Posts Tagged ‘WW II’

Saving Papa – 1941

Posted: February 27, 2020 in Friday Fictioneers
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Ten days before Papa’s return from his mission, Mama gifted me a miniature theater with twenty-two minikin figurines. My ladies wear frocks of silk. The gentlemen sport suits of wool.

Mama spent tedious hours explaining the figurine’s placement on the stage. Formations include: ‘Stay in The Forest’, ‘Run’, ‘We’re Safe.’ Nothing makes sense. But no one questions Mama.

Tonight five uniformed men stormed our home, shouting, “Where is he?” Luckily, Mama understands German and the men knew no French. Mama shrugged, kissed one man on the cheek, and turned to me. “Fosette, ‘Run’. Place the stage in the window.”


Posted: January 11, 2020 in What Pegman Saw
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Today Pegman took us to Minsk. I’ve once again gone to the dark side because I’ve recently started a class about the Holocaust. Dark times. Dark story. On the other hand, Happy New Year, fellow Pegman Writers!

You send taunting postcards from AfricaChinaNorwayPortugal. Some signed MissYou, WishYouWereHere. Others WeWillVisitHereTogether-Someday. The worst say WeWillNeverSeeOneAnotherAgain. They arrive in a neverending mixed-up rotation I can’t process.
But this last postcard broke me. You are the one person who knows my parents were thrown into a ditch then shot by Schutzmannschaft in Minsk. You know, because, just as you shouldered your rifle you noticed me, legs shattered by a hail of bullets, clinging to my father’s chest.
For some godforsaken reason, you pulled me out of the mud. Hid me inside your coat. Gifted me to your wife who kept me as if I were a child of her own. You? You merely kept me.
Twenty years later I lie here, half a woman with a gun beside my bed while you travel the world with your mistress, and send postcards. Today, Herr Stein, I choose WeWillNeverSeeOneAnotherAgain.

Pain Relief

Posted: August 24, 2019 in What Pegman Saw
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Boy-o-boy! Don’t know what me and the boys drank last night but it must’ve been good.
Must’ve been plenty.
Nothing’s in focus. Buildings are all wonky and, at this end of the street, there’s a giant caterpillar face.
Do you see it? Just there?
Oh, never mind.

Džons. That’s what we drank! That’s what the clean-up crew always drinks.
Me, Juris, Edgars, even Ilze drink when we’re done digging through rubble looking for the remains of our families.
Ilze. So beautiful! I hope we’ll marry when this ugly war is over.

Džons is the only way to relieve the discomfort of concrete dust that dries our nostrils,
and clear the stench of moldering flesh.
Džons. Džons. Džons.
Džons runs through my veins day and night.
Džons keeps me sane.

“Come with me, Love.” Ilze gently steers her husband’s wheelchair out of the garden and into the asylum’s foyer.

A Quiet Argument

Posted: November 29, 2017 in Friday Fictioneers
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As you can see, What’s His Name submitted the black and white picture prompt that our Fairy Blog Mother, Rochelle Wisoff-Fields, posted to inspire our merry band of Friday Fictioneers on this last Wednesday of November.

“A lifetime is stored behind those doors.”
“Junk, Grandpa, all junk. If that old barn burned down tomorrow, nothing would be missed.”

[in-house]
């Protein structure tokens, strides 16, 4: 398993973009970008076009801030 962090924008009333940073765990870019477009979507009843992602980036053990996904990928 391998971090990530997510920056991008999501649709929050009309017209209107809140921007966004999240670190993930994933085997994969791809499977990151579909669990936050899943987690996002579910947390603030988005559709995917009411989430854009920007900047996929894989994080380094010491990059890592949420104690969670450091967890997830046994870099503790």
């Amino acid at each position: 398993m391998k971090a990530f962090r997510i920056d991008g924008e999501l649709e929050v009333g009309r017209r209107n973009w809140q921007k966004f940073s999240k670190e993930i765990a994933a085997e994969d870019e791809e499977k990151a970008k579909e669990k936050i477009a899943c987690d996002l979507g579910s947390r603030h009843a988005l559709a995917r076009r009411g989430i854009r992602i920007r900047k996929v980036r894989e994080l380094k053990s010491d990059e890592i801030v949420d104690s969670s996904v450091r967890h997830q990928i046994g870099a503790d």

While I fought in WW II, your Grandmother penned letters by the window because sitting alone in the house was too hard.
When I returned, your father was conceived in the loft amidst the smell of fresh hay, chicken feed, and the sound of happy tears.
You boys wrestled in the horse stalls and you proposed to Milly in that old barn.

“Go inside. Feel the memories, then tell me you want to tear it down.”



“No one is to go out after dark!”
“I won’t go out, Mama.” Not until you sleep.
Bicycle wheels squeak squeak squeaking, Jan rattles over the cobblestones.
His back aches from constant jostling, his eyes burn from glaring into the moonless night.
The gun on his shoulder seems to weigh twice as much as it did when he started five miles before.
Still, he goes on. It’s his last chance. “I can’t be late.”
The Troja Bridge. A motor car. The right motor car.
Jan drops the bicycle, steadies his gun.
Reinhard Heydrich’s face comes into focus.
Then disappears.

Thanks to Rochelle and Jellico’s Stationhouse, we once again have the perfect photo prompt for a Wednesday/Friday. The bike reminded me of WW II – why? It’s not what you look at but what you see. I looked up Reinhard Heydrich, and he seemed like the perfect recipient for a sniper’s bullet. This isn’t exactly what happened, but . . .

The Twin

Posted: August 6, 2014 in Friday Fictioneers
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Friday Fictioneers has reared it’s pretty head once more. This is my contribution at 101 words. Thanks, Bjorn, for the thought provoking picture. I’m sure this desolate building will inspire some sad tales this week.

Björn 6

First, German tanks rolled through
shelling buildings to rubble.
Next came Russians, finally Americans.

People hid in basements between
walls humming with the weight
of the enormous machines
rumbling past their
front doors.

When the soldiers were gone
Francine’s entire family was dead.
The neighbors who remained buried
Momma, Pappa, and baby Michelle
in what was left of the cemetery.

But Francine had hidden Franklin
in her pretty pink room.
Arranged him in the chair Pappa gave
her for Christmas.

She placed weak tea and crumbled cookies
on the stool beside him
saying, “Momma told me I must
always look after you.”